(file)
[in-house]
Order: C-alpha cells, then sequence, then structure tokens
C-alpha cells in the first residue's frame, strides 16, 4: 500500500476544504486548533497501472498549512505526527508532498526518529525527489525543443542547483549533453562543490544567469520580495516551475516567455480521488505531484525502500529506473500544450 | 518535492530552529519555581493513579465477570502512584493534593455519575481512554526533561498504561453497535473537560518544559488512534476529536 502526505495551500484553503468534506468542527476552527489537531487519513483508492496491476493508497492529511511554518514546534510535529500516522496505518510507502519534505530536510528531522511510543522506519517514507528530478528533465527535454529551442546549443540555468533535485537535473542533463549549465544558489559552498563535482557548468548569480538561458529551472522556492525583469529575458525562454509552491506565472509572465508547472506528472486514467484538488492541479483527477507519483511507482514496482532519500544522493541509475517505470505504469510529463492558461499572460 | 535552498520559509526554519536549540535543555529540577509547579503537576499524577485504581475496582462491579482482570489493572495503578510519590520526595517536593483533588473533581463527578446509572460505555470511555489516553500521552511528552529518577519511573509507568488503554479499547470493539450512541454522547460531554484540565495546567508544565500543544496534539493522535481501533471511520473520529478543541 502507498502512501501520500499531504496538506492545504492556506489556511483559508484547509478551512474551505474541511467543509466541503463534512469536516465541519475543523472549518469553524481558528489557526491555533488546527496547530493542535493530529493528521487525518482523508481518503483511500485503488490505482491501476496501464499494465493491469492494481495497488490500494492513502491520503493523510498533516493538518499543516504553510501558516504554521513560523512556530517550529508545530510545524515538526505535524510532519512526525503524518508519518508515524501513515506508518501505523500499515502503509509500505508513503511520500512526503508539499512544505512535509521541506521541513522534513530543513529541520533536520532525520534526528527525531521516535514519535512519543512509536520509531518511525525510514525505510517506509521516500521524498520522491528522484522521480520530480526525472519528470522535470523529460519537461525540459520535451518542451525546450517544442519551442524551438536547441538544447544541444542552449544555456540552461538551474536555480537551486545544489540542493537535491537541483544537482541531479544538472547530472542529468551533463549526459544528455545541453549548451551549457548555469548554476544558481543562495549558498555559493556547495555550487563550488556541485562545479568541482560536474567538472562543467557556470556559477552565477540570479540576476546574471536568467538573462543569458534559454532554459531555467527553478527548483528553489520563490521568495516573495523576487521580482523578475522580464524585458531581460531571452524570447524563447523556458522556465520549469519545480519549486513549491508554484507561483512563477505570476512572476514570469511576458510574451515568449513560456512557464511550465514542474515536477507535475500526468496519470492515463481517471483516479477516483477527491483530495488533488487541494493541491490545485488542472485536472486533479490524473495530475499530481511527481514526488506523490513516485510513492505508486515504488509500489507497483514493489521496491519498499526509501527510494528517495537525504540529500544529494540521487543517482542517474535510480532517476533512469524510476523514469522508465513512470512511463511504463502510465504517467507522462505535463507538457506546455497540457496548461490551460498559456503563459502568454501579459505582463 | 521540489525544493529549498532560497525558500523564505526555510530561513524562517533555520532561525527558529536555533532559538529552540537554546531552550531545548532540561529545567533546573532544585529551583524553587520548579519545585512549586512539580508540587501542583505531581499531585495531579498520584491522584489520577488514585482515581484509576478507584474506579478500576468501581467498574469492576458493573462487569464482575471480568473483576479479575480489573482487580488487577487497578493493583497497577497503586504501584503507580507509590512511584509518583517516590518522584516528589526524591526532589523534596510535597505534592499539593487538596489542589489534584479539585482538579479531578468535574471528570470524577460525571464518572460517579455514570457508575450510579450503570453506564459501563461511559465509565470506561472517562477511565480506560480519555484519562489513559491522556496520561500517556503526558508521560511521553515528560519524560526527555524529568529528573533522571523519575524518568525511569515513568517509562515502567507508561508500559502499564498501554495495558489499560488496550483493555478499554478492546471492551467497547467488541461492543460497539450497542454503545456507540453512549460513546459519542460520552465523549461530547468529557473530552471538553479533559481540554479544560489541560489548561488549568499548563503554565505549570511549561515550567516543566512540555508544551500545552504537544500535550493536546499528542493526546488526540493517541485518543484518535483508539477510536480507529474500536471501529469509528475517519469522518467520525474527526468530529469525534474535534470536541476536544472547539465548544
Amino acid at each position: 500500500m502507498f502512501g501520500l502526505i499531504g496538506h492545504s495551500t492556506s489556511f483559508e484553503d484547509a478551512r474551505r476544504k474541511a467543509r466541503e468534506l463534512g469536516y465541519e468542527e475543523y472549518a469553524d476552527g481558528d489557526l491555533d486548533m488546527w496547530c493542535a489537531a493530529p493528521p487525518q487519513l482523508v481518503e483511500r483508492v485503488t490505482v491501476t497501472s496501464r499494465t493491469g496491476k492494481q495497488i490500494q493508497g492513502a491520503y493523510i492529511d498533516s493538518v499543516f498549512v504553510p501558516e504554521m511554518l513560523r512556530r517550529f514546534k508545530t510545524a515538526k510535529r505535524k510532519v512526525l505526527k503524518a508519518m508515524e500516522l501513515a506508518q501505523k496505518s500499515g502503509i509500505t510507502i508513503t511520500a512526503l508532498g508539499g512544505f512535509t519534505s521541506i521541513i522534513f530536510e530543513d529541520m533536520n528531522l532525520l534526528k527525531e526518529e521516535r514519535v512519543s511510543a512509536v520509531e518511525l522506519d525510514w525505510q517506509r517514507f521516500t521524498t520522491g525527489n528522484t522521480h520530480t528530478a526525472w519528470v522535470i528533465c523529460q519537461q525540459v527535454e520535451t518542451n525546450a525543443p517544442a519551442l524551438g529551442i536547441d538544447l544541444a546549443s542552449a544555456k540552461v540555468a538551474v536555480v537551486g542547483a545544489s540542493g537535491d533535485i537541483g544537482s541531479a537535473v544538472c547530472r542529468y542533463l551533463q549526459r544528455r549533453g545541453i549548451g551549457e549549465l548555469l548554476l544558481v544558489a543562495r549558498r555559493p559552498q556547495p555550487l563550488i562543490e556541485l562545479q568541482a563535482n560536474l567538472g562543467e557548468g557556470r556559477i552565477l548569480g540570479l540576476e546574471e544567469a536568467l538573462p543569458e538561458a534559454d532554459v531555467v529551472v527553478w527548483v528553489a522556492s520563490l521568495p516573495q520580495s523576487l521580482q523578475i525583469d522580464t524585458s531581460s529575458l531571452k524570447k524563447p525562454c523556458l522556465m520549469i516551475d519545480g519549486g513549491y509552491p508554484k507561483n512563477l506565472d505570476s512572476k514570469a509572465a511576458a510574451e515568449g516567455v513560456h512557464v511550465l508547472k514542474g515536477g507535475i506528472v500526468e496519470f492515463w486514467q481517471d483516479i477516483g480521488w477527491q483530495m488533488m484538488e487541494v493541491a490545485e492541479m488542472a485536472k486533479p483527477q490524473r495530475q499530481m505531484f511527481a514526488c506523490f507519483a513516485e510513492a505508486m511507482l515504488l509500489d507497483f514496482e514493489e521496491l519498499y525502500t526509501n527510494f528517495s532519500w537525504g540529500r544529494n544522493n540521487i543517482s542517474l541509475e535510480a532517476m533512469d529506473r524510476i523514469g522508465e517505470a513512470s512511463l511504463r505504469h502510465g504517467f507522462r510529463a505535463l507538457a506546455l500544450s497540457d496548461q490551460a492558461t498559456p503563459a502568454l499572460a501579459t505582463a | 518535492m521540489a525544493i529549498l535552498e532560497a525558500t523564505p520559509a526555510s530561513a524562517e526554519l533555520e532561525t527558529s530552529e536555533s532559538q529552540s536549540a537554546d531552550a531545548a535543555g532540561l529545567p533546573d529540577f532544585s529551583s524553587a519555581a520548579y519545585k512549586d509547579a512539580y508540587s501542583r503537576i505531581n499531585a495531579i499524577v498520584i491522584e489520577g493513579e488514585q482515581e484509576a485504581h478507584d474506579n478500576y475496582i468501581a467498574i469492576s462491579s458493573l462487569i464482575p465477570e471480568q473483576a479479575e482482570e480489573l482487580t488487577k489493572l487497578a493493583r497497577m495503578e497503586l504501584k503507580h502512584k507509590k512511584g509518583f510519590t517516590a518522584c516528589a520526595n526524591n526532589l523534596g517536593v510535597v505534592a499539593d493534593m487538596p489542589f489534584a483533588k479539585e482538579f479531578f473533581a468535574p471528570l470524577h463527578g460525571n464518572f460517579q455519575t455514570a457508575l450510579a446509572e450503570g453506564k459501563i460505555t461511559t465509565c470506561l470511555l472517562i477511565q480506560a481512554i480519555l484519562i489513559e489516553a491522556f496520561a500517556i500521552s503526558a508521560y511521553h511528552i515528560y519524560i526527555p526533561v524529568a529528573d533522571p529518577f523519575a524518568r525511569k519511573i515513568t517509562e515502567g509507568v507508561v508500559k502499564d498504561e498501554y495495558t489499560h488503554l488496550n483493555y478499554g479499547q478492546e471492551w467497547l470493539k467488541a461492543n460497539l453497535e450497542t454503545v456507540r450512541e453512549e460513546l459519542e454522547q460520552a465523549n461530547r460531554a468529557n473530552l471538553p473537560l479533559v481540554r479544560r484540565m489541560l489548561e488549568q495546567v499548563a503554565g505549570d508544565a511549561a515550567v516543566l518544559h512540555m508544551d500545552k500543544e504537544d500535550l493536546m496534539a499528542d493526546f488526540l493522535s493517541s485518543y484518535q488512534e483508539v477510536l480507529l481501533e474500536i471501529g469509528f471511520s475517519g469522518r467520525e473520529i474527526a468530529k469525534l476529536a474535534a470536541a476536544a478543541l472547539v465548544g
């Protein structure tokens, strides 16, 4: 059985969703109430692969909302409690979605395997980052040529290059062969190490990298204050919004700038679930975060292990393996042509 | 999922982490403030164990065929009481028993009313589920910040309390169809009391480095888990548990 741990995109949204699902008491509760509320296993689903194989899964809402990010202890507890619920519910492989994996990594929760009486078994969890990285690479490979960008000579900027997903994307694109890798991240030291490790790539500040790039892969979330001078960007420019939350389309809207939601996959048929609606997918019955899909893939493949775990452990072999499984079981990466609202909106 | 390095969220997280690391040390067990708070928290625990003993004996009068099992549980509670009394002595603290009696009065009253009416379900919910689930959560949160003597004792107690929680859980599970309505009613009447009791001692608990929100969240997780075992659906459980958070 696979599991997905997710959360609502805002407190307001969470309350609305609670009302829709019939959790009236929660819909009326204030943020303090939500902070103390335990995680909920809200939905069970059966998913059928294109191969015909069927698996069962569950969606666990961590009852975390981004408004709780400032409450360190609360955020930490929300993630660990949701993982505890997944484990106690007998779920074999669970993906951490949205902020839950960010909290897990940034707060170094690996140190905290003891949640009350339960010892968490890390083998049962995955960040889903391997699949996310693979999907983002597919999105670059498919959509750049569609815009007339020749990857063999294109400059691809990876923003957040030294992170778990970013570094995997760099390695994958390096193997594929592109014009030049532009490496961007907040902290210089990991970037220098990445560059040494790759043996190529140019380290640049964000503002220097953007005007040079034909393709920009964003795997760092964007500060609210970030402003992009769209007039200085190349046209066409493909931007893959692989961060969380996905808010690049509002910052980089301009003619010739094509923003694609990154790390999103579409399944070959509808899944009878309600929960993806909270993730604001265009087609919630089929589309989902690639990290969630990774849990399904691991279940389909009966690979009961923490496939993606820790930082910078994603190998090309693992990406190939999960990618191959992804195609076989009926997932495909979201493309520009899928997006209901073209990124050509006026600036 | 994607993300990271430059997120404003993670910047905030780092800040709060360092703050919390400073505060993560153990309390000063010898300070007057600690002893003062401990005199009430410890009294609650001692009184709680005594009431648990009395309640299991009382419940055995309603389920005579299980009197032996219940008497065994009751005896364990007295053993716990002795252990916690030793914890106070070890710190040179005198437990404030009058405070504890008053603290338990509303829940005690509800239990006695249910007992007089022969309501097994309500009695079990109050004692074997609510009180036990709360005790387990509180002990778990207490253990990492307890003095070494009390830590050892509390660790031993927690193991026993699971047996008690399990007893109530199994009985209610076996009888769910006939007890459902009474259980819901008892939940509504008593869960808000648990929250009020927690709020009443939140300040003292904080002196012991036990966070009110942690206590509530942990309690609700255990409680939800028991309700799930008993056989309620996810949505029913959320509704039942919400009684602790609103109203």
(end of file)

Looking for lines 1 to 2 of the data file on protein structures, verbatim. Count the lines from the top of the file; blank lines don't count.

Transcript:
[in-house]
Order: C-alpha cells, then sequence, then structure tokens